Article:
Screenwriter Callie Khouri began her script for \"Thelma & Louise\" with a single sentence premise: \"Two women go on a crime spree.\" What emerged, from her word processor and eventually from the screen, became a feminist manifesto and a cultural flashpoint that eventually landed the film's stars, in character, onto the cover of \"Time\" magazine. Anchored by two career-defining performances from Susan Sarandon and Geena Davis (and a breakout early appearance by Brad Pitt), \"Thelma & Louise\" skillfully contrasts action-movie themes with a social commentary before building to an unforgettable climax. Directed by Ridley Scott, \"Thelma & Louise\" has become both a symbol of feminism.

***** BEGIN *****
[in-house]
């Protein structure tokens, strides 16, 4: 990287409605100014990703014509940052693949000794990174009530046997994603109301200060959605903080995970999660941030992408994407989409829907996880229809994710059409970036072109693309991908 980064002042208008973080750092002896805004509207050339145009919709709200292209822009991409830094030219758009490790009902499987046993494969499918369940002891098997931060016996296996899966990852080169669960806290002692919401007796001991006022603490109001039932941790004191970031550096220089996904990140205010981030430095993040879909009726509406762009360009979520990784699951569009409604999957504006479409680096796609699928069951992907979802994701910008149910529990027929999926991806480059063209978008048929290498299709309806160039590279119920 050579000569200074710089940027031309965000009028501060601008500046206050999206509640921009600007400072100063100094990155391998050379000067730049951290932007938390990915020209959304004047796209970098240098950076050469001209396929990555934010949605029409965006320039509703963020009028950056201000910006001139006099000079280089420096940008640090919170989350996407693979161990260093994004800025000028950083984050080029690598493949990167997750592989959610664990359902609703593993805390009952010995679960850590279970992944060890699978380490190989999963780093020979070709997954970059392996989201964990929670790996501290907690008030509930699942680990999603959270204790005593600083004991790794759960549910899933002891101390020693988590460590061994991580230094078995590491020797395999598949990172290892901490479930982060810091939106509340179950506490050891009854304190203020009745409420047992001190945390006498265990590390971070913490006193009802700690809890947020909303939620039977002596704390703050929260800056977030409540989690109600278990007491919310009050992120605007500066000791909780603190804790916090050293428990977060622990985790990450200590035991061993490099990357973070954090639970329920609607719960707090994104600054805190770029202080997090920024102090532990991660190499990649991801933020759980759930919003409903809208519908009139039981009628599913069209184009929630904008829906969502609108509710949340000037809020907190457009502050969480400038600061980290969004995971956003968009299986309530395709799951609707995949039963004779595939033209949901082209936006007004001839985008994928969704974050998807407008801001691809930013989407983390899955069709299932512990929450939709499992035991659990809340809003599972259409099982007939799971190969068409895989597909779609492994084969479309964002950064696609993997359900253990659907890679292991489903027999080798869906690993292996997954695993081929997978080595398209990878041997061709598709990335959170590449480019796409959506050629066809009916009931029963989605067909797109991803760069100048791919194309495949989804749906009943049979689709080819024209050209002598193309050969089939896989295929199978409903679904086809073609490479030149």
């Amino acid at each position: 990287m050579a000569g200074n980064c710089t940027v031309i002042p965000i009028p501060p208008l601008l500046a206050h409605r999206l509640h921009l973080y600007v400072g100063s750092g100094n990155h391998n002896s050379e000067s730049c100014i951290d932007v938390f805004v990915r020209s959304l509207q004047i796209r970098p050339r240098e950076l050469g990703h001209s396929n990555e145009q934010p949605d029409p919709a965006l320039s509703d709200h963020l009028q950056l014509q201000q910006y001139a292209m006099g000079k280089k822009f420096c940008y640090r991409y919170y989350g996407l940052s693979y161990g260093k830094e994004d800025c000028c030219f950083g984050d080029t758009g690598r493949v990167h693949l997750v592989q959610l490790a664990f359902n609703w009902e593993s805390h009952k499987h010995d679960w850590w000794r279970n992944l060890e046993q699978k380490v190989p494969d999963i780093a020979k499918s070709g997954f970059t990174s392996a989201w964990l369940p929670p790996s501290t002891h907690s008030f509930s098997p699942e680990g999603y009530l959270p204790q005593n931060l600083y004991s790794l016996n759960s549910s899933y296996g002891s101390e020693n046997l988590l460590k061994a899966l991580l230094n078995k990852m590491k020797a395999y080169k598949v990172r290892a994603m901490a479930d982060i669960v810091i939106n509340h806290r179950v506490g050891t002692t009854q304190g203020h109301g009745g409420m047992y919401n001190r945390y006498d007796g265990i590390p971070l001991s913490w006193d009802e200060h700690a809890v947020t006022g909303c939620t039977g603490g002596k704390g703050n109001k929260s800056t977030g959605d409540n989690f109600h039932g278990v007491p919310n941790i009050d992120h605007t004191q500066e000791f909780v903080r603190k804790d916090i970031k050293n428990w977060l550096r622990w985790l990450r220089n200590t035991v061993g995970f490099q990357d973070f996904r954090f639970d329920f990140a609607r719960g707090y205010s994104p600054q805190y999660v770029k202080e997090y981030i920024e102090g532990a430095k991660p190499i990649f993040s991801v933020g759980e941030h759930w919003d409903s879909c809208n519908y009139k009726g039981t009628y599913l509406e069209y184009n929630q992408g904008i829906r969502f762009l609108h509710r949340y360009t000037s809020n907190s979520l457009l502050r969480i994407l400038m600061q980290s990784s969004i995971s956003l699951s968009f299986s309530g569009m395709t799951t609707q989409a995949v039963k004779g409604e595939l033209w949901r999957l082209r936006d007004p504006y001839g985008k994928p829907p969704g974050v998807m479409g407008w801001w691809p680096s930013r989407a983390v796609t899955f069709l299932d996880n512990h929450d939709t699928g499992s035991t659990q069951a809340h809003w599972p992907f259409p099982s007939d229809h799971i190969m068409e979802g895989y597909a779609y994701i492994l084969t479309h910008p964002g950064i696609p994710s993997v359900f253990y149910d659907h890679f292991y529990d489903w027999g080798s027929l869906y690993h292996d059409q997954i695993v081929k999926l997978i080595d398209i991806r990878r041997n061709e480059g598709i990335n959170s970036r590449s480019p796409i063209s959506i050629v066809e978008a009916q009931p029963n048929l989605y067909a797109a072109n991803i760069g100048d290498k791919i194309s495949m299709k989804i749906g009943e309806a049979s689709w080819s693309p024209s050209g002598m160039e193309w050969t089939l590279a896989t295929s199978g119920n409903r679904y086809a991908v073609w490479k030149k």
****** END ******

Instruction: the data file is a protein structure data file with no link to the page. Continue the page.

Author Roald Dahl adapted his own novel, Leslie Bricusse and Anthony Newley wrote a memorable musical score, and producer David Wolper wisely cast Gene Wilder as Wonka in this film musical about a contest put on by an often-sadistic candymaker. Harkening back to the classic Hollywood musicals, \"Willy Wonka\" is surreal, yet playful at the same time, and suffused with Harper Goff's jaw-dropping color sets, which richly live up to the fanciful world found in one of the film's signature songs, \"Pure Imagination.\" Wilder's brilliant portrayal of the enigmatic Wonka caused theatergoers to like and fear Wonka at the same time, while the hallucinogenic tunnel sequence has traumatized children (and adults) for decades, their nightmares indelibly emblazoned in memory like the scariest scenes from \"The Wizard of Oz.\"Expanded essay by Brian Scott Mednick (PDF, 452KB) 1e1e36bf2d